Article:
How the Internet of Things (IoT) Will Change the Pricing of Things | BCG

Traditional product manufacturers face new and complex challenges in monetizing the services made possible by “smart” products. They will need to redefine who their customers are and how those customers value data-driven services. They will need to adopt pricing models unconventional in their industries—models that can accommodate various price levels and payment frequencies. And they will need to change from an approach based on discrete product life cycles to one based on a continual flow of data-driven service innovation.

How Much Should We Charge?

Setting a price point for IoT services is a critical strategic decision, because the price point inevitably creates tension between the goals of market penetration and of revenue maximization. The price point may also be dynamic, in that it can change continually or as the service reaches different stages in its life cycle.

The greater the speed of market penetration, the larger the company’s network of customers and data becomes. This network improves the volume and richness of data, expands the market for services based on it, and establishes barriers to entry. Setting comparatively low prices in the beginning of the life cycle helps a company penetrate the market quickly. On the flipside, however, if the pricing model is inappropriate or price levels are too low in this penetration phase, the company risks turning a lucrative opportunity into a set of unsustainable promises that become a drain on resources.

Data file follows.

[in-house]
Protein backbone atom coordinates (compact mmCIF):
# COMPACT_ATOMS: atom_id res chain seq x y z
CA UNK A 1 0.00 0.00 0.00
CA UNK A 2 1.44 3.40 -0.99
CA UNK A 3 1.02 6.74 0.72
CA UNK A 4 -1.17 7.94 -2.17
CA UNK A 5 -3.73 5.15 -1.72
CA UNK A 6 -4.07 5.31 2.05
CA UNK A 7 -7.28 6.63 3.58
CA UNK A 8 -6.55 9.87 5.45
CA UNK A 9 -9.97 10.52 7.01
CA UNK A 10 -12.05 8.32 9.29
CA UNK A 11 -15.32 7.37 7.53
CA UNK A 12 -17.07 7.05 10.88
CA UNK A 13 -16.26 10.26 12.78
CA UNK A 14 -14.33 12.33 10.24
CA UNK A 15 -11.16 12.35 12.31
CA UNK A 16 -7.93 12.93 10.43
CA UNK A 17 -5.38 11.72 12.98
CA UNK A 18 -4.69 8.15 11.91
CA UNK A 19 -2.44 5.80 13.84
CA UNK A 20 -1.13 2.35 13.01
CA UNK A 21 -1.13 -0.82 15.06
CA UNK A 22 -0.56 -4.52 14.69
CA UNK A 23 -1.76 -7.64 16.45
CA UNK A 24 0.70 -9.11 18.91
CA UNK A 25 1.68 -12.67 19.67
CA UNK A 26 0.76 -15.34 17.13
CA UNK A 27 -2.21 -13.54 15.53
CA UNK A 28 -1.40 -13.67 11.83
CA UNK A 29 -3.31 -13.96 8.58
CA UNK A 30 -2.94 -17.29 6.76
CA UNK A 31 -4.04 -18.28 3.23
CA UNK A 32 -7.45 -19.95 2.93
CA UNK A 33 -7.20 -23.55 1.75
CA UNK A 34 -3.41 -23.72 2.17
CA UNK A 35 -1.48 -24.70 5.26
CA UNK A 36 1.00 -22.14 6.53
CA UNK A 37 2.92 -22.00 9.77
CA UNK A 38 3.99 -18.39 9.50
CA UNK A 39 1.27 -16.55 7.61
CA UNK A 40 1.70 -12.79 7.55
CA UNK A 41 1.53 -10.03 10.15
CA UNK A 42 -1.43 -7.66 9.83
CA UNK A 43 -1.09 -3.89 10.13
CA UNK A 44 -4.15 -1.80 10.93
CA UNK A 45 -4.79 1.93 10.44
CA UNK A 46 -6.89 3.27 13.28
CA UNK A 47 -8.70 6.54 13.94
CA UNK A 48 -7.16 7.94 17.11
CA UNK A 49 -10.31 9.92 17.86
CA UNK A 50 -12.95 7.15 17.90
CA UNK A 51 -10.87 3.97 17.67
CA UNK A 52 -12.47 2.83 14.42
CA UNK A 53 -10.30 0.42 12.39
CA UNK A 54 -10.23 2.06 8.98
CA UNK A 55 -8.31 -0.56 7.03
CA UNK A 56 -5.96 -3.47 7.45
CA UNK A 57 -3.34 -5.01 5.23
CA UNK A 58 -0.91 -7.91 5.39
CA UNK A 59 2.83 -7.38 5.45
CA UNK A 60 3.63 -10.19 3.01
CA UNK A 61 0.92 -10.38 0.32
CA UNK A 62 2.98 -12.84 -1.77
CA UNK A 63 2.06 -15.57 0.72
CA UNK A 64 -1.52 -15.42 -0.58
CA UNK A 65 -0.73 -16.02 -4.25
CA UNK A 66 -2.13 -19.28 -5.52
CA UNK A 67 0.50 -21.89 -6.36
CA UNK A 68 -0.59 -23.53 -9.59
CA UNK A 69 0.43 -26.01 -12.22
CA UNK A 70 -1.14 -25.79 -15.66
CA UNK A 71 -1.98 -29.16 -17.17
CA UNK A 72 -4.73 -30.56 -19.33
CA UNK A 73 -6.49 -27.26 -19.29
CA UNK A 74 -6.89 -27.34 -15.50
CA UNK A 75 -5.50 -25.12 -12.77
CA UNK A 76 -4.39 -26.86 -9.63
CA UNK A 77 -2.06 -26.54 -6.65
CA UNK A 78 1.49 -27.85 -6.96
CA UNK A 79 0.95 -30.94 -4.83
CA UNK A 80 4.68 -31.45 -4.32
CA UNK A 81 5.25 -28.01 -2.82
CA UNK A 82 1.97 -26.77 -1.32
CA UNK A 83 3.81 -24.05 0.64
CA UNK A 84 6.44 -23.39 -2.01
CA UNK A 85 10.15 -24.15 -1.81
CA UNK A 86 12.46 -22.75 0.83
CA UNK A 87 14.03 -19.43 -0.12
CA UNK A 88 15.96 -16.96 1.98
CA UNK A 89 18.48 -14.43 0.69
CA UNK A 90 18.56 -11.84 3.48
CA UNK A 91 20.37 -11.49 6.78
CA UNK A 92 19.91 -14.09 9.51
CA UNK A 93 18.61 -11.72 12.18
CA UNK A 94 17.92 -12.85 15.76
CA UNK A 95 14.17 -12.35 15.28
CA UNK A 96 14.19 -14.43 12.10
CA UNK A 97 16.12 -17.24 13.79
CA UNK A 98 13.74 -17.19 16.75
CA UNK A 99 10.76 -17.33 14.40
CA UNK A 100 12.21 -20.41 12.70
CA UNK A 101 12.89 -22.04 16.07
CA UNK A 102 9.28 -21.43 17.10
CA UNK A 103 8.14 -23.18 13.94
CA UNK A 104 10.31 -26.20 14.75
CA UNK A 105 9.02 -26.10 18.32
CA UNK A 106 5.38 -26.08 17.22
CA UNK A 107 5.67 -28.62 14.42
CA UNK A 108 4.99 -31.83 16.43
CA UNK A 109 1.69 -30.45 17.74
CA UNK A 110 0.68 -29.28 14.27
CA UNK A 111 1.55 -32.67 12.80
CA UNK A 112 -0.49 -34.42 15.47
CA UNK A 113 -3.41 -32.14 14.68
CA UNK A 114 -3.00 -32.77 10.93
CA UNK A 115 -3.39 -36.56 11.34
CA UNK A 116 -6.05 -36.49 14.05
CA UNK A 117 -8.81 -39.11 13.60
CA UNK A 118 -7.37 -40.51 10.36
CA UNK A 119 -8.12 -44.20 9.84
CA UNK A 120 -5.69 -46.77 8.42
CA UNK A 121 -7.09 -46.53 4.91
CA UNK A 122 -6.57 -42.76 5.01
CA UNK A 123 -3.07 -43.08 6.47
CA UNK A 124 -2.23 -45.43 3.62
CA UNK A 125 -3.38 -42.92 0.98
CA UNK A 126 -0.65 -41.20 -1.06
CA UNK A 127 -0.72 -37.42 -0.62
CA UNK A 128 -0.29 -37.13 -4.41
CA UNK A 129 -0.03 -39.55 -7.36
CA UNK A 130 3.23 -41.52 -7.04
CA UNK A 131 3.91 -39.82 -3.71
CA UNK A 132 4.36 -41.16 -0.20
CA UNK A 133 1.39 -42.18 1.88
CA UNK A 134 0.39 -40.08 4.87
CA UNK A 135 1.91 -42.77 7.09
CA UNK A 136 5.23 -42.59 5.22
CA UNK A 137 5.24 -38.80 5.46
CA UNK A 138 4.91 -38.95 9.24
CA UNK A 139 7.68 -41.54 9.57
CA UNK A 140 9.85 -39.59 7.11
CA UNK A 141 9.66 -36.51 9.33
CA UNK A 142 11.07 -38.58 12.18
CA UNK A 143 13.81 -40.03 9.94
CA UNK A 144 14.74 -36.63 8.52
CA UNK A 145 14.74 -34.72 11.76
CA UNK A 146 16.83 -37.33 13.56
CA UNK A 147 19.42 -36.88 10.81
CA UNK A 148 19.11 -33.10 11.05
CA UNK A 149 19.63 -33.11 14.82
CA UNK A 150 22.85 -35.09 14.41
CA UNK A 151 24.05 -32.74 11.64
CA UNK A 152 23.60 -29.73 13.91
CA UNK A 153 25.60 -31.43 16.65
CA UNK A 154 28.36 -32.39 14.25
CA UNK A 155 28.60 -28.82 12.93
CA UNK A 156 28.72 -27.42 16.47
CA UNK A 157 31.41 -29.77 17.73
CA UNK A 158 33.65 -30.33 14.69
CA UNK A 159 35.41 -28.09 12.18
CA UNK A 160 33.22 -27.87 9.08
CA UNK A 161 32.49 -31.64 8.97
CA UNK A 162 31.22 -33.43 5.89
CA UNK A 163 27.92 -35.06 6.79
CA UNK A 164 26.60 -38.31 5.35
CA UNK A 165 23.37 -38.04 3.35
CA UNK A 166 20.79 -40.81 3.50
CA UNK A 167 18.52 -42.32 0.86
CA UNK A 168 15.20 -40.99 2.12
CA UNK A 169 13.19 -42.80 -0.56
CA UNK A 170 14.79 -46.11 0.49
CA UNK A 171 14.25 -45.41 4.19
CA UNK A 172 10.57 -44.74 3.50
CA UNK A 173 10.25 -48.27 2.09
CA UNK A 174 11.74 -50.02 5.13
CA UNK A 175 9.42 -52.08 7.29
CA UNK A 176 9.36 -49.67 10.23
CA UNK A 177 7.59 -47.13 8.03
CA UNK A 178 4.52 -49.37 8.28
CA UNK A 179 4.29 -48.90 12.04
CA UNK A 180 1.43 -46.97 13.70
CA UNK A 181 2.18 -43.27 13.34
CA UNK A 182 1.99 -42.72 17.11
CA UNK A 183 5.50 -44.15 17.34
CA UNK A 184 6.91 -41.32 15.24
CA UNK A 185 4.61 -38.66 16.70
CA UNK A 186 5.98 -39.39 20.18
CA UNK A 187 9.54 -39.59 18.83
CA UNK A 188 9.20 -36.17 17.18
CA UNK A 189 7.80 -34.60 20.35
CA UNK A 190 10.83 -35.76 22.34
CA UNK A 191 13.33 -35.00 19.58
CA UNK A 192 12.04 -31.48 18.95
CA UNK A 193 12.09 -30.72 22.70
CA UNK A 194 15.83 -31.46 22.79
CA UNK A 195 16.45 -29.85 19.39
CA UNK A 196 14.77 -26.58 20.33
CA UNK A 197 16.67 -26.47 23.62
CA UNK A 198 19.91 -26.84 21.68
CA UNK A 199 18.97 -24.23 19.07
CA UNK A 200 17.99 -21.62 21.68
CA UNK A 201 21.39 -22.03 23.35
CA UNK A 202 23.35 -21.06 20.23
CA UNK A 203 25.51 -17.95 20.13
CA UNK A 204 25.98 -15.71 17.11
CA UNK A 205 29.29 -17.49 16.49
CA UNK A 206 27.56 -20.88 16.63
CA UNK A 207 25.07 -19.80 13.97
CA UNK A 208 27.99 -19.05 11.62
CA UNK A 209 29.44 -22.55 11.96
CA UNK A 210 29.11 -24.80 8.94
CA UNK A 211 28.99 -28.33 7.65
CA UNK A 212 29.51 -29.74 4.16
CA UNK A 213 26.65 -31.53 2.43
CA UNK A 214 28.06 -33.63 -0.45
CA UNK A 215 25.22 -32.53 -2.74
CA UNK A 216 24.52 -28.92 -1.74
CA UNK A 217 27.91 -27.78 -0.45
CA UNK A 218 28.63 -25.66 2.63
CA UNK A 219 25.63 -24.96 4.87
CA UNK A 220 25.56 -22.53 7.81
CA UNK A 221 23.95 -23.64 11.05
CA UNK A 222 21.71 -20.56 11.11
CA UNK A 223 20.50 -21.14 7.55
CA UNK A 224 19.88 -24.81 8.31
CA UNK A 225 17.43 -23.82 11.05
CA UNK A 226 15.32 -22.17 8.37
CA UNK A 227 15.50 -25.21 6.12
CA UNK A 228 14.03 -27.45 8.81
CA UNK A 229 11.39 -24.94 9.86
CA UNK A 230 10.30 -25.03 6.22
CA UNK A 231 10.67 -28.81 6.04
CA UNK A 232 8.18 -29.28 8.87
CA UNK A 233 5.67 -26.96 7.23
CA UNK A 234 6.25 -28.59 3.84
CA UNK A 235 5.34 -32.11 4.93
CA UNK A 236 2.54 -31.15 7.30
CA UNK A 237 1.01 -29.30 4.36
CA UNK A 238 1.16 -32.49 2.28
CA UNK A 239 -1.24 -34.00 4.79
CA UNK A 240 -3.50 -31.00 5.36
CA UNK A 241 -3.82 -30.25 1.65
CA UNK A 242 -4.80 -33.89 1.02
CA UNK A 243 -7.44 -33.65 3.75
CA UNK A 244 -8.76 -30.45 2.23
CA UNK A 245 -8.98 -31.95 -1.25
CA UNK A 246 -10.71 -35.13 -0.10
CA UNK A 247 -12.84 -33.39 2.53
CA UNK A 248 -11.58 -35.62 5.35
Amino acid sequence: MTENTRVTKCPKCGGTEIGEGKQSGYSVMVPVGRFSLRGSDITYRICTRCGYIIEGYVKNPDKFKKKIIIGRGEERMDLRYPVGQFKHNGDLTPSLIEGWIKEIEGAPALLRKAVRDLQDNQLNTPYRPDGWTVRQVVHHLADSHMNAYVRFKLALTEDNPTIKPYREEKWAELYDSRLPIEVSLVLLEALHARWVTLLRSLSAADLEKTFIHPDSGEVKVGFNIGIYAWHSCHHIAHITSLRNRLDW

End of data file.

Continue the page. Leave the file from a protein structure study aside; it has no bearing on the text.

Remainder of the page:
The necessary analysis for price setting focuses on understanding the monetary value customers place on various services and how urgently and frequently they would use them. A mix of established market research methods provides the deepest understanding.To introduce IoT services, it is vitally important to engage with potential customers early and often in the development phase.

Manufacturing companies tend to have more of an inward focus than a customer-centric one. To introduce IoT services—given their variety, complexity, and novelty—it is vitally important to engage with potential customers early and often in the development phase. These initial customer reactions shape concept testing and drive refinements to the services and the pricing models long before the product is launched.

Focus groups or workshops conducted on artificial intelligence platforms have proved very effective in gaining these insights; these platforms bring together hundreds of potential customers, regardless of their location. The sessions reveal customers’ priorities and preferred service alternatives, expressed in their language and driven by their needs.

Indirect quantitative methods (such as conjoint measurement) as well as direct price-testing methods (such as van Westendorp and Gabor-Granger) draw out how much customers are willing to pay for various alternatives. Interviews with industry experts provide additional context on the value drivers, the feasibility of alternatives, and the value customers place on different uses.

All of this information flows into an economic benefit analysis that yields estimates of sales volumes, revenue, and profit under various pricing and variable-cost scenarios for a service. This mix of price and appeal is indispensable for validating the attractiveness of a service and assessing price points.

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How the Internet of Things (IoT) Will Change the Pricing of Things.